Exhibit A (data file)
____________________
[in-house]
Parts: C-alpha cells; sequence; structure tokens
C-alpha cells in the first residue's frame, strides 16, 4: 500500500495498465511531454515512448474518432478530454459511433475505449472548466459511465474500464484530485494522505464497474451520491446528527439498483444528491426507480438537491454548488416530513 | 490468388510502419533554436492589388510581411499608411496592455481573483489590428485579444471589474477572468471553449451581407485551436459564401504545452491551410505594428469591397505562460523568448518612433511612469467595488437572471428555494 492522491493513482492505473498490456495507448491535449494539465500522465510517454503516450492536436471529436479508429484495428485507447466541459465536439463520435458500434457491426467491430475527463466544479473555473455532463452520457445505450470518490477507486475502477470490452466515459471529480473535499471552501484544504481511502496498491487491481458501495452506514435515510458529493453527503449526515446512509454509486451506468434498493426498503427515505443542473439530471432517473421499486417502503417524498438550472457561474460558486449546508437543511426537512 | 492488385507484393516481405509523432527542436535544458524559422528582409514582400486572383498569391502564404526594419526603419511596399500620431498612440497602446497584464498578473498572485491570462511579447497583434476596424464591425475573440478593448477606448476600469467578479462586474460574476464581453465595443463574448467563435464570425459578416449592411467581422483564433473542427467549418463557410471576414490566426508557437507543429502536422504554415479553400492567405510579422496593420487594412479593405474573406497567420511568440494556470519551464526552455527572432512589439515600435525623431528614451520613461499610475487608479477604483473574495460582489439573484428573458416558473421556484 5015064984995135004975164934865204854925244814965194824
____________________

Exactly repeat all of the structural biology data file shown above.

[in-house]
Parts: C-alpha cells; sequence; structure tokens
C-alpha cells in the first residue's frame, strides 16, 4: 500500500495498465511531454515512448474518432478530454459511433475505449472548466459511465474500464484530485494522505464497474451520491446528527439498483444528491426507480438537491454548488416530513 | 490468388510502419533554436492589388510581411499608411496592455481573483489590428485579444471589474477572468471553449451581407485551436459564401504545452491551410505594428469591397505562460523568448518612433511612469467595488437572471428555494 492522491493513482492505473498490456495507448491535449494539465500522465510517454503516450492536436471529436479508429484495428485507447466541459465536439463520435458500434457491426467491430475527463466544479473555473455532463452520457445505450470518490477507486475502477470490452466515459471529480473535499471552501484544504481511502496498491487491481458501495452506514435515510458529493453527503449526515446512509454509486451506468434498493426498503427515505443542473439530471432517473421499486417502503417524498438550472457561474460558486449546508437543511426537512 | 492488385507484393516481405509523432527542436535544458524559422528582409514582400486572383498569391502564404526594419526603419511596399500620431498612440497602446497584464498578473498572485491570462511579447497583434476596424464591425475573440478593448477606448476600469467578479462586474460574476464581453465595443463574448467563435464570425459578416449592411467581422483564433473542427467549418463557410471576414490566426508557437507543429502536422504554415479553400492567405510579422496593420487594412479593405474573406497567420511568440494556470519551464526552455527572432512589439515600435525623431528614451520613461499610475487608479477604483473574495460582489439573484428573458416558473421556484 5015064984995135004975164934865204854925244814965194824